Google’s Website Optimizer Gets Some Upgrades

A well-rounded makeover

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You asked, they listened.  Google’s Website Optimizer team has unveiled a handful of "highly requested" things that should make the tool better in just about every way.

The first new feature is experiment pruning, which, as Trevor Claiborne explains on the Inside AdWords Blog, "allows you to disable one or more combinations from taking part in your Website Optimizer experiments."  This will lead to faster results with fewer irrelevant distractions mixed in.

Then, by way of a nice backup plan, comes A/B Offline Validation.  Claiborne writes, "If your test or goal pages aren’t accessible to Website Optimizer then no worries.  You’ll now be able to just upload a copy of your tagged page and Website Optimizer will make sure that everything is tagged properly."

The third change isn’t so much a new feature as a smart redesign.  Since testing does little good without a correct interpretation of the results and an appropriate follow-through, "We’ve enhanced our reports to more clearly show how your combinations are performing, and to better indicate when we’ve found one or more high-confidence winning combinations."

On the whole, it looks like users of the Website Optimizer will wind up saving time and making smarter decisions.  Several videos are available to anyone wanting an introduction, and don’t forget to keep giving Google your feedback so that it can be incorporated into the next round of revisions.

Google’s Website Optimizer Gets Some Upgrades
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  • http://www.sesecrets.com Dallas SEO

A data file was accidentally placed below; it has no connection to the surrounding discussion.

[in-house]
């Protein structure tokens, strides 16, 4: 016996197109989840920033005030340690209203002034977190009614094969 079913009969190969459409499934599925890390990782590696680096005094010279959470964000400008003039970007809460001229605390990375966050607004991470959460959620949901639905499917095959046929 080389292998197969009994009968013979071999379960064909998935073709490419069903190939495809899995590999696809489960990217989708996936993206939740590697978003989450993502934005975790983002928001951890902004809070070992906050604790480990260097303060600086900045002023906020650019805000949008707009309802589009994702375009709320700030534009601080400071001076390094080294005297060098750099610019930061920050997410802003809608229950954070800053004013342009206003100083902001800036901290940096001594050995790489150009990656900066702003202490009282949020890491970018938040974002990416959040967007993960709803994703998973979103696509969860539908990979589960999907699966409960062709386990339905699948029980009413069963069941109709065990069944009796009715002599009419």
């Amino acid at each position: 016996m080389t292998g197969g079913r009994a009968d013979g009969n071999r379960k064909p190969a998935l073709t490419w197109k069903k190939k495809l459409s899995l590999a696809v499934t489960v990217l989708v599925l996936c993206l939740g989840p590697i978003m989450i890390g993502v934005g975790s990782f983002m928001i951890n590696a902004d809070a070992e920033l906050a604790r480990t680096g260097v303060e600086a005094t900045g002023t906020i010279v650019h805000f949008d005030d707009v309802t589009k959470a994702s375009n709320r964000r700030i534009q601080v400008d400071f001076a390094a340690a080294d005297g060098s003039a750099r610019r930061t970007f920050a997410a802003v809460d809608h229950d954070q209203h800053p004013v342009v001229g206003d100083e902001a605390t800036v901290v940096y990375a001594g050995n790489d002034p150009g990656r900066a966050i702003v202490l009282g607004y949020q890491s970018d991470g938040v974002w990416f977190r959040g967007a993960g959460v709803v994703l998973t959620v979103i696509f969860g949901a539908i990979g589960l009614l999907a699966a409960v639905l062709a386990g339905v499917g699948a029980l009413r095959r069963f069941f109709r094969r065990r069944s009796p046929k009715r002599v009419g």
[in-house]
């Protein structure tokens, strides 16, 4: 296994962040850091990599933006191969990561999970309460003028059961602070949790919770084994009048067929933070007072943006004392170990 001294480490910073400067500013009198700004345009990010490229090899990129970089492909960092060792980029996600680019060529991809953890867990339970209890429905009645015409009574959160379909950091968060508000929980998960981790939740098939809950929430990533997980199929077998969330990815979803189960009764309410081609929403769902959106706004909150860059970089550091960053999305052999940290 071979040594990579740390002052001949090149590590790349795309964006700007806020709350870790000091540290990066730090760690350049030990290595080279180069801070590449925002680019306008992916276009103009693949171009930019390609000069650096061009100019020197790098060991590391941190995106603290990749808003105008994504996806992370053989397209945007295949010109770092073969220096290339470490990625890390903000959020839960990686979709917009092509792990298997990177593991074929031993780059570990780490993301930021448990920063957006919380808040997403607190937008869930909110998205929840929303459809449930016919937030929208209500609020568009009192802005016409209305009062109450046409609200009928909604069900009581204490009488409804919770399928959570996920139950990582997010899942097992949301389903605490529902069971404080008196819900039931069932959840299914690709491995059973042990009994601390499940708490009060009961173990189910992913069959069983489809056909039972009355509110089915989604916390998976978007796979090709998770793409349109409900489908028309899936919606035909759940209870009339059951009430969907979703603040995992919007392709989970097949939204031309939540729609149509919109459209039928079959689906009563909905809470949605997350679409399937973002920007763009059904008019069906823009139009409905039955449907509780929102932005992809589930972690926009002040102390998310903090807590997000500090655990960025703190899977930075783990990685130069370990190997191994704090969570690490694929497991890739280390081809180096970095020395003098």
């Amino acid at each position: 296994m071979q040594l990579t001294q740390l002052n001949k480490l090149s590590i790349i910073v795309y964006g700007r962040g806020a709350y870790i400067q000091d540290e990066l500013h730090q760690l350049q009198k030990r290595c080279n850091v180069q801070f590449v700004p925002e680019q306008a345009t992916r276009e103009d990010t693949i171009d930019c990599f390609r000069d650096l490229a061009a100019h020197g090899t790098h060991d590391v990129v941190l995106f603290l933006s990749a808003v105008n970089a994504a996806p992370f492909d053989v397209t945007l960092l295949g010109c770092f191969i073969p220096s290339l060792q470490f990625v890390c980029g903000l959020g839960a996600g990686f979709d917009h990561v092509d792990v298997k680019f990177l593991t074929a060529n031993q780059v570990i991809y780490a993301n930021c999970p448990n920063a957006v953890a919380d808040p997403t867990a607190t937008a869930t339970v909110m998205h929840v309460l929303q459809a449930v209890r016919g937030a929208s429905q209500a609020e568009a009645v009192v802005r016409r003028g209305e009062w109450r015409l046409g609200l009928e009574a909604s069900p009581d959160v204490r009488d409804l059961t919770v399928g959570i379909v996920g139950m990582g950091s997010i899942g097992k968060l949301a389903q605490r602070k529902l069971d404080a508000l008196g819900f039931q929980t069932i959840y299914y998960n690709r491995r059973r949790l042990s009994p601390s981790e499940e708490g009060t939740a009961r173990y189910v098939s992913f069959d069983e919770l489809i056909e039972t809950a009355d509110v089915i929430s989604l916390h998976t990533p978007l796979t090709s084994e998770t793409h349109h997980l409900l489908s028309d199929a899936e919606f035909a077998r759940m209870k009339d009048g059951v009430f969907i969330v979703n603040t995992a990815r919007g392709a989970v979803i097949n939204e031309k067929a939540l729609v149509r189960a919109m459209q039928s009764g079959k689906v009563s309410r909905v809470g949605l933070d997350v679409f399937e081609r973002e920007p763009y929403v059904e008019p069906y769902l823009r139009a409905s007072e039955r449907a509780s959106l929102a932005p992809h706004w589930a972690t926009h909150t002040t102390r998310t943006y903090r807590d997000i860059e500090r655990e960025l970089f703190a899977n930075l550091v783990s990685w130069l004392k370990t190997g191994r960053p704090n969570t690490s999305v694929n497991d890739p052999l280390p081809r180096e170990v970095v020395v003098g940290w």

Personally, I am worried about giving G any more information than they already get. Call me paranoid, but the amount of data they find ways to make us "want" to give them is staggering.

  • http://testingblog.widemile.com Billy Shih

    I hope Google teaches people how to properly prune experiments.  The problem with taking out experiments that are underperforming is that it cuts out the information about the performance of all the individual elements on the page.  Meaning some elements will have more conversion data tied to them than others, creating an unbalance of data.

    Also you can seriously impact the validity of your test if you prune too early.  While it’s a good idea and the impact is smaller since GWO uses full factorial, Google needs to be careful and let people know about the dangers of that shiny new feature.

    In response to Dallas SEO, I haven’t read anywhere that Google is allowed to use the information tracked by Google Website Optimizer.  I have a hard time believing that they would without consent either.  If you have any hard information on this, I’d love to learn about it though, especially since my company provides testing services with our own platform.

  • http://www.moovinonup.com GuesSEo

    this is a great tool but I agree need to teach people how to use it

  • Guest

    From a search engine optimisation company, its great tool for us to use going forward, as it shows we adhere to Google best practice guidelines.

    Of course, this is only the start of sustainable SEO, but still a useful tool all the same.



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